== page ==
I wouldn’t say that I lie to my kids. But I would be lying if I said that I don’t stretch the truth. Sure, you can judge me and drop your jaw incredulously, but we all do it. Sometimes it takes a little white lie to make everything in their world better. It starts pretty simply – “Here, let mommy kiss that boo-boo and make it all better.” Then it escalates a bit – “This is special fairy potion that I will spray in your room to keep the monsters away.” (Yeah, it’s water with a drop of lavender oil in it.)
In general, I do think it’s important to be honest with my children, as it plays an important role in teaching them right from wrong. But sometimes a stretch of the truth is easier and more effective than the hard facts. The perfect example of this: Band-Aids.
My kids fully believe in the healing power of Band-Aids. Maybe that’s because I’ve told them over and over again that a Band-Aid will make their boo-boo all better. They don’t need to know that a Band-Aid actually has no healing power whatsoever, and actually a Band-Aid causes more pain when we have to take it off. Nope, those facts are better left unsaid. If one of them gets a boo-boo, no matter how big or how small, all it takes is me asking them “Do you want a Band-Aid?” and suddenly their world that had become overrun by tears and devastation is righted. More often than not, they wear it for about 30 seconds and then suddenly whatever boo-boo they had is all better.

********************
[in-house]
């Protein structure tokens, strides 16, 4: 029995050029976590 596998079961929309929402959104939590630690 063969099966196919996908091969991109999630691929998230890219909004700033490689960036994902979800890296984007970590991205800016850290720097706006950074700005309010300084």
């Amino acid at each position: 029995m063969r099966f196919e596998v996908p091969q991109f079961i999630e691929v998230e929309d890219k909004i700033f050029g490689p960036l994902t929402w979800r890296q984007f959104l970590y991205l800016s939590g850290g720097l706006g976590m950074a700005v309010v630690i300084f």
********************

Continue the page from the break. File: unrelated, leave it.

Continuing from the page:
Of course, this is not a cheap habit since no kid wants the plain and boring beige colored Band-Aid. No, we have to have Jake and the Neverland Pirates Band-Aids. And, when those are not available, good ol’ stand-ins like Doc McStuffins or Dora or the occasional princess themed ones will have to do.
But the truth is that if all it takes is a Band-Aid to make my kids’ pain go away, I’ll take it. And, I’ll continue to stretch that truth as long as it works because there will definitely come a time when healing my kids wounds will take much more than a brightly colored bandage. Raising two girls already makes me aware that the “mean girl” stage is bound to come into play sooner or later. And, while I would never wish them to be the subject of a mean girl’s tormenting, I also can’t stand the idea that they could become mean girls themselves. Sometimes my older daughter comes running to me at the park to tell me about another girl who was mean to her on the slide. We talk about what it means to be a good friend and treating other people the way that we want to be treated, and about making sure that even if somebody is mean to us that we still show respect to them.
I know there will come a day that they will go running to their friends for help instead of asking me and I can only hope that at that point I’ve prepare them well. I can only hope that the Band-Aids of today become the teaching tools of tomorrow because when that day comes, it won’t be as easy as kissing the boo-boo and sticking a Band-Aid on it to make it all better…though a mom certainly can dream.